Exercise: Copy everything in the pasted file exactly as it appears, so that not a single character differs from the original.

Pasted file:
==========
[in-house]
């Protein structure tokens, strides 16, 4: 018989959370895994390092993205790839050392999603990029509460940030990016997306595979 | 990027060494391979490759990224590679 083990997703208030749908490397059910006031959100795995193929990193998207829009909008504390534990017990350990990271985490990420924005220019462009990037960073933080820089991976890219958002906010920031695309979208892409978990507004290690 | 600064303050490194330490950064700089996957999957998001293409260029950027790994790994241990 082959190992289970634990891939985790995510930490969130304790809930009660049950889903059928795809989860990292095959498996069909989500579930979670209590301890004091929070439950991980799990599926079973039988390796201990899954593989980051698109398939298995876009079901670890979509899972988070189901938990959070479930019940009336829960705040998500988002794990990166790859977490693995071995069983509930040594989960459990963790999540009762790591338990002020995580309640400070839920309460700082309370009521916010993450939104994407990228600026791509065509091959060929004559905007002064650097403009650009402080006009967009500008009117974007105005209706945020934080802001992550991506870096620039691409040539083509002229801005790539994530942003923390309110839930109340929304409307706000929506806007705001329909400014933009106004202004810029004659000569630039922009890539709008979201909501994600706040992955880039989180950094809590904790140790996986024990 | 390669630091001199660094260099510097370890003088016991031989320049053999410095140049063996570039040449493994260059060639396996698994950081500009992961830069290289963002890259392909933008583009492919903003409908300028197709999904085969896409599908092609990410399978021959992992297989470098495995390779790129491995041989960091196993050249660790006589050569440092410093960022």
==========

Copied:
[in-house]
């Protein structure tokens, strides 16, 4: 018989959370895994390092993205790839050392999603990029509460940030990016997306595979 | 990027060494391979490759990224590679 083990997703208030749908490397059910006031959100795995193929990193998207829009909008504390534990017990350990990271985490990420924005220019462009990037960073933080820089991976890219958002906010920031695309979208892409978990507004290690 | 600064303050490194330490950064700089996957999957998001293409260029950027790994790994241990 082959190992289970634990891939985790995510930490969130304790809930009660049950889903059928795809989860990292095959498996069909989500579930979670209590301890004091929070439950991980799990599926079973039988390796201990899954593989980051698109398939298995876009079901670890979509899972988070189901938990959070479930019940009336829960705040998500988002794990990166790859977490693995071995069983509930040594989960459990963790999540009762790591338990002020995580309640400070839920309460700082309370009521916010993450939104994407990228600026791509065509091959060929004559905007002064650097403009650009402080006009967009500008009117974007105005209706945020934080802001992550991506870096620039691409040539083509002229801005790539994530942003923390309110839930109340929304409307706000929506806007705001329909400014933009106004202004810029004659000569630039922009890539709008979201909501994600706040992955880039989180950094809590904790140790996986024990 | 390669630091001199660094260099510097370890003088016991031989320049053999410095140049063996570039040449493994260059060639396996698994950081500009992961830069290289963002890259392909933008583009492919903003409908300028197709999904085969896409599908092609990410399978021959992992297989470098495995390779790129491995041989960091196993050249660790006589050569440092410093960022």